Celebrations are taking place in churchyards across the country for National Cherishing Churchyard Week which runs until June 12. Is your church involved?


A rich diversity of plant and animal life can be discovered in burial sites and they often contain distinctive and veteran trees such as Yew trees, the oldest living things in Britain. The stonework of the memorials and boundary walls provides a home for a mosaic of mosses, ferns and lichens. Burial sites are also important places for archaeology and history, providing an accessible resource for community learning. Most important of all – they provide a tranquil place for remembrance and quiet reflection.

It’s not too late to celebrate; go to Caring for God’s Acre’s website where there is a wealth of information to support Cherishing Churchyards Week including suggestions for children’s activities, how to attract volunteers and health and safety.

“There’s no better way of involving people, young and old, than through events with a difference such as those you can put on during this special week,” said Andrea Gilpin, Cherishing Churchyards Week Coordinator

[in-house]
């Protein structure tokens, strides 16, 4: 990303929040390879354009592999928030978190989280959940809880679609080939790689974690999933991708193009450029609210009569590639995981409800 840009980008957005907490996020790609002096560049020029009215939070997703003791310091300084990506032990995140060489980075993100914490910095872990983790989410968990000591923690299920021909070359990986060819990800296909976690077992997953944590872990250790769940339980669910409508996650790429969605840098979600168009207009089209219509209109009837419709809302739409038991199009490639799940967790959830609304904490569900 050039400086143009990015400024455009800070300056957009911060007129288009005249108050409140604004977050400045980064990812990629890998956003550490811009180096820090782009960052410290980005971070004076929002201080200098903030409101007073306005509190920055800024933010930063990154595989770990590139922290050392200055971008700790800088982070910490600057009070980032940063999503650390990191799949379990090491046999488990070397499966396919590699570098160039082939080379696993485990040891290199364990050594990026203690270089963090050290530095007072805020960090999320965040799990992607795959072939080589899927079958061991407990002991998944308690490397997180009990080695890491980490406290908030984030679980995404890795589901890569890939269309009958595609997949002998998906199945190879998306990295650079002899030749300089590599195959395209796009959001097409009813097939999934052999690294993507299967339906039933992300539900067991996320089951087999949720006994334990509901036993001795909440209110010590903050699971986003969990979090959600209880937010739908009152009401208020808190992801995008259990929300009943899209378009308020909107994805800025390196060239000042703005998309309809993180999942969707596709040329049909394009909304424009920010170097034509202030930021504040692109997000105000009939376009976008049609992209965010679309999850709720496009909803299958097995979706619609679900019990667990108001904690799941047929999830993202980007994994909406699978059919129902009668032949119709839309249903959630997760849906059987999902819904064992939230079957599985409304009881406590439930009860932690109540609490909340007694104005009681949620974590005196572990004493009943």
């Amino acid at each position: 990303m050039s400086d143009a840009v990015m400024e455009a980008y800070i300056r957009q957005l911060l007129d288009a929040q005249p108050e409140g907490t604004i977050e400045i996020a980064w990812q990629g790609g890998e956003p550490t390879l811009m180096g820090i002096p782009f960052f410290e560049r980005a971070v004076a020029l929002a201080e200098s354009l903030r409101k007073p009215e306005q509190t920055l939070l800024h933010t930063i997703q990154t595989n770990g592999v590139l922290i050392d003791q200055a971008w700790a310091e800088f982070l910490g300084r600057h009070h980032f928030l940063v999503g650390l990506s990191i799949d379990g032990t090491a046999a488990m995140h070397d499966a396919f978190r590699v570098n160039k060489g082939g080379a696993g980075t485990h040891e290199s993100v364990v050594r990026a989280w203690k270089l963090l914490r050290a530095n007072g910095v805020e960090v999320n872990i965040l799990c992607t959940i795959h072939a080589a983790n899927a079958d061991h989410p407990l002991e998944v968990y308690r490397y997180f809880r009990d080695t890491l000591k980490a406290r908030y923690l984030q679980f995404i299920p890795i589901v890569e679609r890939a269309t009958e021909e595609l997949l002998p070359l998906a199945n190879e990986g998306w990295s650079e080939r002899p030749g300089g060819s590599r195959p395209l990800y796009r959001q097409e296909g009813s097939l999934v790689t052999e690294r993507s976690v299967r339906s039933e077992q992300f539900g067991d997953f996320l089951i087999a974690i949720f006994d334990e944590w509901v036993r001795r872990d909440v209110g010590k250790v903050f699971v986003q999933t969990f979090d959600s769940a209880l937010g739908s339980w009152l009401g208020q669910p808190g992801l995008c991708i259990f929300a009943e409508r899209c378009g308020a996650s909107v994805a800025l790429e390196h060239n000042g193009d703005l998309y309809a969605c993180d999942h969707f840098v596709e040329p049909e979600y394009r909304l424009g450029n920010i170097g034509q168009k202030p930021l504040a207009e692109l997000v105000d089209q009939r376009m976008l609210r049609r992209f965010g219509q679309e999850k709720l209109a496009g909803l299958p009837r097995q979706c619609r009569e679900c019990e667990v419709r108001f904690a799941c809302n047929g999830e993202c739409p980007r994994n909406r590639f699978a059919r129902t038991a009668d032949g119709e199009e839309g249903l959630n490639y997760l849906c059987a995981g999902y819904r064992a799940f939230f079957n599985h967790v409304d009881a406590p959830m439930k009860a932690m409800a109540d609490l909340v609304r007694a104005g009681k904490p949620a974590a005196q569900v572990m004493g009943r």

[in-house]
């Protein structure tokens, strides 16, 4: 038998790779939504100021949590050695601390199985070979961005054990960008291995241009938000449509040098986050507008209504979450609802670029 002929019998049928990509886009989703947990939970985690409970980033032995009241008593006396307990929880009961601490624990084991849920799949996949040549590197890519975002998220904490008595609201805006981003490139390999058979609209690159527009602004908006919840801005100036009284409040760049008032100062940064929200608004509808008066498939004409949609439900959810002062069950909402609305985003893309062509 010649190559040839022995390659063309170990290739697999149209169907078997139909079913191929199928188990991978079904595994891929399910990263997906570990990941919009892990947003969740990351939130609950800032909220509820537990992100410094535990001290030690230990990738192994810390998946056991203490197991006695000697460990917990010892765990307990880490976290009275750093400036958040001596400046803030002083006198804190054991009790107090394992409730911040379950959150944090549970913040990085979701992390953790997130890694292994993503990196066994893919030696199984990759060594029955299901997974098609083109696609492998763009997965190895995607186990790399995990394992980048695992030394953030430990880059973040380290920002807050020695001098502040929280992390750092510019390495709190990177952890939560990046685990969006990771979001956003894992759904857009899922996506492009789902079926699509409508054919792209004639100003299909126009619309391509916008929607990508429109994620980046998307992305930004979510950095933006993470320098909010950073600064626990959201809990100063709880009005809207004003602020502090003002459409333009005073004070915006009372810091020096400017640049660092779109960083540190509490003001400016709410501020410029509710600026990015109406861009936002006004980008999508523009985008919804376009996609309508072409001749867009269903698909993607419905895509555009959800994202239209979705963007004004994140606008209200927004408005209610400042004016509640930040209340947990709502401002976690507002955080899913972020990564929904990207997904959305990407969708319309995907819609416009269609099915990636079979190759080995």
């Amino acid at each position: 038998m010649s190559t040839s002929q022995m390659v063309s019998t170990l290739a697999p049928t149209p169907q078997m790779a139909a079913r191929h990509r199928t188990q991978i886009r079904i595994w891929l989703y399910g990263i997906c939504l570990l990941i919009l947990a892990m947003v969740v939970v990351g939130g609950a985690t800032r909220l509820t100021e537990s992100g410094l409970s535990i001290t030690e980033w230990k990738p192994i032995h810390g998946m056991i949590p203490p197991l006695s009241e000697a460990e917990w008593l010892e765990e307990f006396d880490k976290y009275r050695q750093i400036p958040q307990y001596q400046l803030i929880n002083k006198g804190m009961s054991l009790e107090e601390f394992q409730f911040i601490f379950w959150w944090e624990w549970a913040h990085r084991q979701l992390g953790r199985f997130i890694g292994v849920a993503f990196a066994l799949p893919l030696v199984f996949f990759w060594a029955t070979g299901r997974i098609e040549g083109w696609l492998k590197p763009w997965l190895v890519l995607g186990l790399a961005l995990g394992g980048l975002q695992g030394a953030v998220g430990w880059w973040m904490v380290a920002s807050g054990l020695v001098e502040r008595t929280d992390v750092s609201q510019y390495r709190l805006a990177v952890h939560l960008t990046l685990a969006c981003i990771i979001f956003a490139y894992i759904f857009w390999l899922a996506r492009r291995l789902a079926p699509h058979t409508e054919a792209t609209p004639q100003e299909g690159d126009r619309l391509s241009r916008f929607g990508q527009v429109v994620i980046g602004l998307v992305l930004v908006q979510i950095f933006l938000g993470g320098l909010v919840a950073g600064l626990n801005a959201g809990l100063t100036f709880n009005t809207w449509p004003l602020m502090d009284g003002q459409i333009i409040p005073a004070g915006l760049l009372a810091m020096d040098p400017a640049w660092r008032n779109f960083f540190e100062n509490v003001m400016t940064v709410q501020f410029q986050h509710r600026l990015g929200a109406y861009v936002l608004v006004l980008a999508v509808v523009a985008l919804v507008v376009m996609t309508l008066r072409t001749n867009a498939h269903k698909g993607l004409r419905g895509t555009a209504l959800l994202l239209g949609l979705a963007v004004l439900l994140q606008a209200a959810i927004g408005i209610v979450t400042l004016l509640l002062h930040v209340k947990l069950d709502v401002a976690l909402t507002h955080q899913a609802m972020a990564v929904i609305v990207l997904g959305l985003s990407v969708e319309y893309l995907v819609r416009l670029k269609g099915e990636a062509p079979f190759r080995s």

Cherishing Churchyards Week is supported by CfGA’s Heritage Lottery (HLF) funded National Project, which is working its way across England and Wales running conferences and training events in fifteen different regions.

For further information on Cherishing Churchyards Week or the work of the charity, Caring for God’s Acre, visit the website on the link below or if you are taking part in the week, do send us photos of your events on the email below.

Caring for God’s Acre

Email your photos